Many former student athletes are just now receiving a “legal notice” about a proposed class action settlement in a case called “In re National Collegiate Athletic Association Student-Athlete Concussion Injury Litigation” (Case No. 1:13-cv-09116). The notice explains that because the recipient is a “current or former student-athlete who played an NCAA-sanctioned sport,” his or her legal rights may be affected. If you haven’t seen it yet, you can find a copy of the notice here.

What Is The Legal Notice About?

The notice concerns a settlement through which former NCAA athletes may be entitled to receive a free medical evaluation. As a member of the medical monitoring settlement class, all former NCAA athletes have the right to participate in the settlement, object to it, or request exclusion. Former football players and other NCAA athletes with lasting consequences resulting from collegiate playing time may qualify for important medical monitoring benefits under this settlement.

What Does This Mean For Athletes Who Have Already Filed A Lawsuit?

It’s important to understand you can participate in the medical monitoring class action settlement AND pursue a personal injury case with our firm. The class action settlement does NOT settle or impact any personal injury case you may have against the NCAA and others, provided any personal injury case you file is either done individually, or as part of a class action involving a single sport and single school. 

Our Firm’s Representation Is Different Than The Medical Monitoring Class Settlement

Our firm, Raizner Slania, represents former student athletes currently experiencing symptoms and consequences caused by previous concussions sustained during practice or play, and we are pursuing these claims against NCAA and others.  The class action settlement only provides “medical monitoring,” or the right to receive a medical evaluation, for former players who may or may not be having symptoms from their concussions.

We represent hundreds of former student athletes whose lives were forever changed due to serious concussions sustained during their time playing college football.  We have filed dozens of lawsuits asserting personal injury claims for our clients across the country, and these claims have been consolidated into a multi-district litigation in Chicago.  This personal injury litigation against the NCAA, certain conferences, and schools is proceeding without delay, and is not impacted by the class action settlement for medical monitoring.

Contact Raizner Slania To Learn More About Your Rights As A Former NCAA Athlete

Class action settlements can be confusing.  We are happy to talk with you about your options under the settlement or answer any other questions you might have. At this point, it is important to understand  the medical monitoring settlement does not affect your personal injury claims. If you have any questions or want a free evaluation to determine whether you qualify for a personal injury claim against the NCAA and others, contact us today.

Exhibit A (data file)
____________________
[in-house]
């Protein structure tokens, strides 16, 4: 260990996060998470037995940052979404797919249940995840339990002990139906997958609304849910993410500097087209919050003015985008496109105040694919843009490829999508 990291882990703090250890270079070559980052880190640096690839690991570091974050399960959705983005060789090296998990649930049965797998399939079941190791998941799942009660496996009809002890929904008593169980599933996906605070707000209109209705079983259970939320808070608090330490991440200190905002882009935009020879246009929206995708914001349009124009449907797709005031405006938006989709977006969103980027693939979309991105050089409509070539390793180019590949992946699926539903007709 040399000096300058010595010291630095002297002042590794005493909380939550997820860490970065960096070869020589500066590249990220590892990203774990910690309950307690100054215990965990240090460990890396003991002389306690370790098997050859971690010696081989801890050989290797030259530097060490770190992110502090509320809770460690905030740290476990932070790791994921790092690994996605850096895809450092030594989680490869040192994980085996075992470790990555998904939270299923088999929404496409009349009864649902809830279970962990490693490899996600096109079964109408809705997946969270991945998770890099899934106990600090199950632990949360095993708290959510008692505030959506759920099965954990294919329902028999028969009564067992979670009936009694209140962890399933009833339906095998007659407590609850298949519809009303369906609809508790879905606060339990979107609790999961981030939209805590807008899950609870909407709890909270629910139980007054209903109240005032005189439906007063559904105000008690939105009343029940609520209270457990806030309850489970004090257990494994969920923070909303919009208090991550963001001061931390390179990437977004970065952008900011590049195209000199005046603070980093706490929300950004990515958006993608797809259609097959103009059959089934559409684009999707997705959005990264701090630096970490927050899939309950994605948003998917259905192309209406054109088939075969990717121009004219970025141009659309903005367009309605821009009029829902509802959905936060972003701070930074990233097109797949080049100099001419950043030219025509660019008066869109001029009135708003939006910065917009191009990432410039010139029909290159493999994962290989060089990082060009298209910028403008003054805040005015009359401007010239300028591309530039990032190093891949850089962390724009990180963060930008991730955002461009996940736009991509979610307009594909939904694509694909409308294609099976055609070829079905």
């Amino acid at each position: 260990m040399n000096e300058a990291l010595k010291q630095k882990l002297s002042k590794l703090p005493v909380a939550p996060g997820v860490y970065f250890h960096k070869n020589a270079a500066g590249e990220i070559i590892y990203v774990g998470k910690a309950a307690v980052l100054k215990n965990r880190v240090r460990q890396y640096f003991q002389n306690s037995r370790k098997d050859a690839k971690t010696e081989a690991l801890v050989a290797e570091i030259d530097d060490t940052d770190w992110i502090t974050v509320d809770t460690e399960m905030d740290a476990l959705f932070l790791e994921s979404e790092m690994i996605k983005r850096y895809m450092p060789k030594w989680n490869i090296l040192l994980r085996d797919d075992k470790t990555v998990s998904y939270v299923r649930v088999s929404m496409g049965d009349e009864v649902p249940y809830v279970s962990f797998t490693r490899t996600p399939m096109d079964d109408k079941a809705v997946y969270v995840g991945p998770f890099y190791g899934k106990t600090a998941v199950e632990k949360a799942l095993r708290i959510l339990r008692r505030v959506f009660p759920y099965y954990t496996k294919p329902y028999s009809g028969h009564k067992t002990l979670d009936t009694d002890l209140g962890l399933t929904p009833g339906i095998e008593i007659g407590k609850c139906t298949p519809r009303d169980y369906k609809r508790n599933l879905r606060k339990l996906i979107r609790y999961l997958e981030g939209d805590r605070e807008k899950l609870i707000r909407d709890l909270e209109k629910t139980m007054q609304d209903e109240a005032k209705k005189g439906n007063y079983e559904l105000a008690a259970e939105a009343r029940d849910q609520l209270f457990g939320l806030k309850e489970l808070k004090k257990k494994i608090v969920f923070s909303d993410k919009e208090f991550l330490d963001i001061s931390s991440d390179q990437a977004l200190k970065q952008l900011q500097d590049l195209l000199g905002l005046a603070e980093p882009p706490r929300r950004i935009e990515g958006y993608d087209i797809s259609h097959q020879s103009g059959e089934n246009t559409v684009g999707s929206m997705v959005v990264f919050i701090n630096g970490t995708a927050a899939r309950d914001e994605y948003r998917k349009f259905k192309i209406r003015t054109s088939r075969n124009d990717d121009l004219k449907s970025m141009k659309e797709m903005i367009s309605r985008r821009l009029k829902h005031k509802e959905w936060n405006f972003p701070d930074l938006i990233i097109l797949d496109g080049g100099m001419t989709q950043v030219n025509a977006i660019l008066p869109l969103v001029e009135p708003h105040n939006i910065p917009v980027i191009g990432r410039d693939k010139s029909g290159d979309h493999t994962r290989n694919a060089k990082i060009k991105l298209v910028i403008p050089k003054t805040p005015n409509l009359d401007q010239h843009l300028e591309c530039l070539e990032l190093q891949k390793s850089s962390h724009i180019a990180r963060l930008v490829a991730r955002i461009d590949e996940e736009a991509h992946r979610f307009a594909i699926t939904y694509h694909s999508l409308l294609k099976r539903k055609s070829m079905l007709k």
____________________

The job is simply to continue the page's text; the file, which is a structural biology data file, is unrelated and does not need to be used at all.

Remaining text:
Are you suffering from head injuries caused by sports-related concussions?

Get Compensated » NCAA Class Action Settlement Update »

NCAA Concussion Cases

Raizner Slania represents many clients in concussion-related lawsuits against the NCAA, universities, and athletic conferences. We represent former student athletes, primarily college football players, suffering from brain injury conditions including CTE, Parkinson’s, Alzheimer’s, and more.

Our clients allege universities, athletic conferences, and the NCAA ignored obvious dangers of concussions, failed to warn players of the risks, and encouraged players to continue to play even after they suffered from sports-related concussions. Earlier this year, a federal judge proposed a settlement in related litigation against the NCAA on behalf of all college athletes. While the court-approved settlement included new safety protocols, it did not compensate former players struggling with brain disorders. In contrast, when retired players sued the NFL, it reached an agreement worth hundreds of millions of dollars in payments to help those suffering from a list of neurological diseases.


Brain trauma can cause many symptoms in different individuals. Some players may develop and display symptoms from a few acute concussions that manifest differently in a player with only one documented concussion. There is no exact science to brain trauma. Below are conditions reported in players with brain trauma:

  • Rage
  • Impulsivity
  • Depression
  • Confusion
  • Memory Loss
  • Dementia
  • Challenges in problem solving
  • Difficulty completing familiar tasks
  • Trouble understanding visual images
  • New problems with words
  • Misplacing things
  • Decreased or poor judgement
  • Withdrawal from work or social activities
  • Changes in mood
  • Tremor
  • Bradykinesia
  • Rigid muscles
  • Impaired posture or balance
  • Loss of automatic movements
  • Changes in gait
  • Abnormal fatigue of the appendages